Applying on Round 1 or Round 2. Which round increases the chances of being accepted to a top MBA program?

Categories : Round 1 vs Round 2

Round 1 vs Round 2 MBAWe would say that a strong candidate has an equally good chance in either round. What is important is to submit a strong application that one feels puts one’s best face forward, rather than try to rush things just to meet the Round 1 deadline. It is a myth that applying in Round 1 increases one’s chances of acceptance at a top MBA program. If you are ready with the application in time for the Round 1 submission, there should be no reason to delay until Round 2. If you are not ready, do not hesitate to spend additional time polishing up the application till you feel it is as good as it can get.

As we have noted in our earlier post on ISB Admissions on F1GMAT, far too many candidates believe that the number of places at MBA programs is limited and that applying in a later round might mean that those places are already taken. This may be true for later rounds (Round 3 and later at top schools) but is not much of an issue between Round 1 and Round 2.

Some exceptions are top global programs that encourage applicants to apply as early as they can. For example,...

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ISB MBA Admission Tips - GMAT, Essays and Deadlines

ISB MBA ApplicationAdmissions for the Class of 2013 at Indian School of Business(ISB), Hyderabad, are in full swing. While the Round 1 (R1) deadline has been announced as September 15, 2011, the R2 deadline is two and a half months later – November 30, 2011.

R1 or R2?

First, the often-asked question – “Should I apply in R1 or R2?” The answer to this question is really simple. If you are ready with the application in R1, then apply now. However, if you are not (need more time for GMAT / documents not in place/expecting a promotion shortly) then by all means wait for R2. If you are a strong candidate, you will get through in R1 or R2 regardless of when you apply. Sometimes, candidates tend to rush their application (take the GMAT much earlier than when they would be ready for it/ submit the essays before putting in enough thought on them) in a quest to beat the R1 deadline. They feel that their ‘profile’ will ultimately shine through. This is a mistake. Remember, your profile is not just...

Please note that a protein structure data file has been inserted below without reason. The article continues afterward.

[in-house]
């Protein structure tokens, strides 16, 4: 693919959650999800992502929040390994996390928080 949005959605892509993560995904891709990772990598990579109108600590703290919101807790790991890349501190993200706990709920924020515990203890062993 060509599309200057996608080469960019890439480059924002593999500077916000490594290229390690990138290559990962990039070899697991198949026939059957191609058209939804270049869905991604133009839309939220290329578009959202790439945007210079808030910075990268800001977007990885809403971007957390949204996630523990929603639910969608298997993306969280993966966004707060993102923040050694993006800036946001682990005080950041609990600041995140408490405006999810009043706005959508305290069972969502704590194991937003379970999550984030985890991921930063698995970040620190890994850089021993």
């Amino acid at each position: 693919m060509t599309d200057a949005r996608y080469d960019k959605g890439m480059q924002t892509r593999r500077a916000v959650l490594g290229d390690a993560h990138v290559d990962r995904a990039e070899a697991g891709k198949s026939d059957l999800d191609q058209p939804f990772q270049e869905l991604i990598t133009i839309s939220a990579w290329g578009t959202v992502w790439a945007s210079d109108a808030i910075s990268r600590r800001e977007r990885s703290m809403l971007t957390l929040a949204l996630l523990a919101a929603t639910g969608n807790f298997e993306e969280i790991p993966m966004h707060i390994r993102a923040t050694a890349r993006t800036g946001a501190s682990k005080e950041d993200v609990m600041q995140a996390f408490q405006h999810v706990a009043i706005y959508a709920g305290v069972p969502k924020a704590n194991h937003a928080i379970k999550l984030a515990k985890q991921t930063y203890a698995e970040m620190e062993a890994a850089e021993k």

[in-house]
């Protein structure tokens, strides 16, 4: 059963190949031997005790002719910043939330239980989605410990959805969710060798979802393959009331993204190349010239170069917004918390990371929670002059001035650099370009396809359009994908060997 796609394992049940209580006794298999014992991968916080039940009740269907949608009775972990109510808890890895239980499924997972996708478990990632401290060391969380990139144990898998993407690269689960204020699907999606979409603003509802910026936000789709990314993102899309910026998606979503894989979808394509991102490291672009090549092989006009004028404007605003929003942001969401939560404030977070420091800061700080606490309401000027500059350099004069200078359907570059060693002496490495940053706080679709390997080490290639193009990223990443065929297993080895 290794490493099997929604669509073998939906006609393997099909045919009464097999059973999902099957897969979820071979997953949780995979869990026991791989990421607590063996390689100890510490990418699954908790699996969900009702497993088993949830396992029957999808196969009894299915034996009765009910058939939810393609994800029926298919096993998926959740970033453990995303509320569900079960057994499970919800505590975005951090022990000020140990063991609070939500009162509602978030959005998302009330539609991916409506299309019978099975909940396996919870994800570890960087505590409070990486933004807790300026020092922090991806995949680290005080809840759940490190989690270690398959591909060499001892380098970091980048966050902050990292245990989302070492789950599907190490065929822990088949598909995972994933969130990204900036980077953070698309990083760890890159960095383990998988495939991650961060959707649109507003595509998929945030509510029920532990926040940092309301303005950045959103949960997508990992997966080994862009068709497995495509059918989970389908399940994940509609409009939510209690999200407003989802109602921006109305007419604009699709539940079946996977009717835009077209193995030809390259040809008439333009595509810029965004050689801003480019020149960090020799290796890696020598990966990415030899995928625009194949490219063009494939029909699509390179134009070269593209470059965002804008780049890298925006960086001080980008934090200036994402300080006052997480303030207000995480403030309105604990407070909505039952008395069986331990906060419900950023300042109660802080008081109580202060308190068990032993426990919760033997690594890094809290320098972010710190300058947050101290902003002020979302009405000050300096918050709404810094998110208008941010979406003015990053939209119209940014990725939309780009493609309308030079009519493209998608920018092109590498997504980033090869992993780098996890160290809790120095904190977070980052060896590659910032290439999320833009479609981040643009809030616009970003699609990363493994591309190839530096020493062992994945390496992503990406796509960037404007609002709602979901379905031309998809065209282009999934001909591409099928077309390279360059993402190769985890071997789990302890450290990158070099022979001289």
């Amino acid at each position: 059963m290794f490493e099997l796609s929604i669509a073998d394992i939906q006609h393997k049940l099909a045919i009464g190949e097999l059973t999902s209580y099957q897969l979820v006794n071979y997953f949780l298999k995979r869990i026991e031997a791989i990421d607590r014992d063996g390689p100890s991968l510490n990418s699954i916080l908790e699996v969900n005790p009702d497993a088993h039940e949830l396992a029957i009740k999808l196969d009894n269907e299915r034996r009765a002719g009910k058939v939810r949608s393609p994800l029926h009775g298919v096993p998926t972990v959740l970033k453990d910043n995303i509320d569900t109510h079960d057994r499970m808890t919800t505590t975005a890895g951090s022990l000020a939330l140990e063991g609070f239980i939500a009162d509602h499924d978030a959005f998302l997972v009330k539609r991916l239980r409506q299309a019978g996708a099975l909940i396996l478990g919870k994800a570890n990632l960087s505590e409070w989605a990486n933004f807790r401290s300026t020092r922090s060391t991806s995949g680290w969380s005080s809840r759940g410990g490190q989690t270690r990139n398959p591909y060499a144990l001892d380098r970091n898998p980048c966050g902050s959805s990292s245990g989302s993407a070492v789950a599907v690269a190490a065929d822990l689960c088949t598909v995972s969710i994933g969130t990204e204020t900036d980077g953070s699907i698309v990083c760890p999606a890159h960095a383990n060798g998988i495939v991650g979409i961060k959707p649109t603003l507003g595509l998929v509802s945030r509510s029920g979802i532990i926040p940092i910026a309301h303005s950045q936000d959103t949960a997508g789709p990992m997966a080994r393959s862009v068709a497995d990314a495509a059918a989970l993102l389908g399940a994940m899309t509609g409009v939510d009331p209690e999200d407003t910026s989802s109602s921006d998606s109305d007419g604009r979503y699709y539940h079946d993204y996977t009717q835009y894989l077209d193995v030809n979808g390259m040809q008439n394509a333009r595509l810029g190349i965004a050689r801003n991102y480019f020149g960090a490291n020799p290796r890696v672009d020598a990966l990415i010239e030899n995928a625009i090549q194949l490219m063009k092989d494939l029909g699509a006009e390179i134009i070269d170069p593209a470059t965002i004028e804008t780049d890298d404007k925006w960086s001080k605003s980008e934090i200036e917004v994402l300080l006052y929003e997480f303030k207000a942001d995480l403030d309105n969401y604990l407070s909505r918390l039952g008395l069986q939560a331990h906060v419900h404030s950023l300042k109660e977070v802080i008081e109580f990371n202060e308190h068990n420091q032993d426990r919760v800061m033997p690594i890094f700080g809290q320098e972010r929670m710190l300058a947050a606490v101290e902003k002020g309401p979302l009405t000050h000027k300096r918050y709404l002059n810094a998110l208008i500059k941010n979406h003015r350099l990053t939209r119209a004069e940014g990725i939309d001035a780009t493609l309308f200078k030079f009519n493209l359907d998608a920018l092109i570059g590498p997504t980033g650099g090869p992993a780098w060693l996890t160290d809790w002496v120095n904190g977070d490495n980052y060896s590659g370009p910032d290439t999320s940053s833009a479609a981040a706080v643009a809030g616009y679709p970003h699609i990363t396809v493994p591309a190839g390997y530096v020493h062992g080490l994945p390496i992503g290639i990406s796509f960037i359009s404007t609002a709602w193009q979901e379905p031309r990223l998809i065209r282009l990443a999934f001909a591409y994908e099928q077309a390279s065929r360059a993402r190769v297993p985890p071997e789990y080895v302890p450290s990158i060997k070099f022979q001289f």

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ISB MBA Admission Tips - Recommendations and Scholarships

In the second part of this continued article, we discuss recommendations and scholarships, two aspects of the ISB application that are very important for potential candidates.  

Recommendations – how/who/why/and when?

A recommendation is a personal, privileged statement. It is supposed to be a fair and honest assessment of your abilities sent by your recommender, unseen by you, to the Admissions Committee. Unfortunately some applicants see this as merely a formality – they feel it is okay to prepare a ‘draft’ recommendation, and get it approved by your recommender before asking him/her to send it across. If you think this way too, then beware. As a former member of the ISB Admissions Committee, I can tell you that the school scrutinizes recommendations on various fronts. If there is at all a doubt about the integrity of your application, it can mean a permanent rejection, no further questions asked. Therefore, make sure that the recommendation is an honest one. On occasion, you might find your recommender requesting you for a list of your achievements and significant projects – it is okay to provide this to help jog his/her memory. The best way is to ask...

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MBA Admission Interviews - Five Common Mistakes

MBA Admission Interview MistakesMBA Admissions interviews are always important – the candidate knows that a strong performance at this juncture will mean a sure admission, while an unconvincing one will mean the end of the road this time round. Here are five critical mistakes we have seen candidates make over the years, and tips on how to avoid the errors: